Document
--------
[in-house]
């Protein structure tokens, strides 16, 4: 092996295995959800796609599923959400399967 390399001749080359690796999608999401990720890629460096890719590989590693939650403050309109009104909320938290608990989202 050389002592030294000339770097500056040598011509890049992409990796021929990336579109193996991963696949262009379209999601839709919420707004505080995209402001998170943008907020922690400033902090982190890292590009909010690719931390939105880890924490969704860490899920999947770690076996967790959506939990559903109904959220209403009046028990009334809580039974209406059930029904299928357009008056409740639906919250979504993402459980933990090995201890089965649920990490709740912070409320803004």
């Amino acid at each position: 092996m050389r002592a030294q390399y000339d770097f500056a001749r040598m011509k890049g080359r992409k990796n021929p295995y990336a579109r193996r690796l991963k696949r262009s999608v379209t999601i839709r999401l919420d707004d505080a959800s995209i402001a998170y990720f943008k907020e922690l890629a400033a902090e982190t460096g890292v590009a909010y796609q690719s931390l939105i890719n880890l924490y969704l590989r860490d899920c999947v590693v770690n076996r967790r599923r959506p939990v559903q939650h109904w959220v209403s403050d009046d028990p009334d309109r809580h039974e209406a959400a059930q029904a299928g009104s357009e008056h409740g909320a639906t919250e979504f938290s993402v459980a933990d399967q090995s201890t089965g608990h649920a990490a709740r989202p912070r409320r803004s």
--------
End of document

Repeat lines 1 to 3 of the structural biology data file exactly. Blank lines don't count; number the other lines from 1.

[in-house]
């Protein structure tokens, strides 16, 4: 092996295995959800796609599923959400399967 390399001749080359690796999608999401990720890629460096890719590989590693939650403050309109009104909320938290608990989202 050389002592030294000339770097500056040598011509890049992409990796021929990336579109193996991963696949262009379209999601839709919420707004505080995209402001998170943008907020922690400033902090982190890292590009909010690719931390939105880890924490969704860490899920999947770690076996967790959506939990559903109904959220209403009046028990009334809580039974209406059930029904299928357009008056409740639906919250979504993402459980933990090995201890089965649920990490709740912070409320803004």
């Amino acid at each position: 092996m050389r002592a030294q390399y000339d770097f500056a001749r040598m011509k890049g080359r992409k990796n021929p295995y990336a579109r193996r690796l991963k696949r262009s999608v379209t999601i839709r999401l919420d707004d505080a959800s995209i402001a998170y990720f943008k907020e922690l890629a400033a902090e982190t460096g890292v590009a909010y796609q690719s931390l939105i890719n880890l924490y969704l590989r860490d899920c999947v590693v770690n076996r967790r599923r959506p939990v559903q939650h109904w959220v209403s403050d009046d028990p009334d309109r809580h039974e209406a959400a059930q029904a299928g009104s357009e008056h409740g909320a639906t919250e979504f938290s993402v459980a933990d399967q090995s201890t089965g608990h649920a990490a709740r989202p912070r409320r803004s």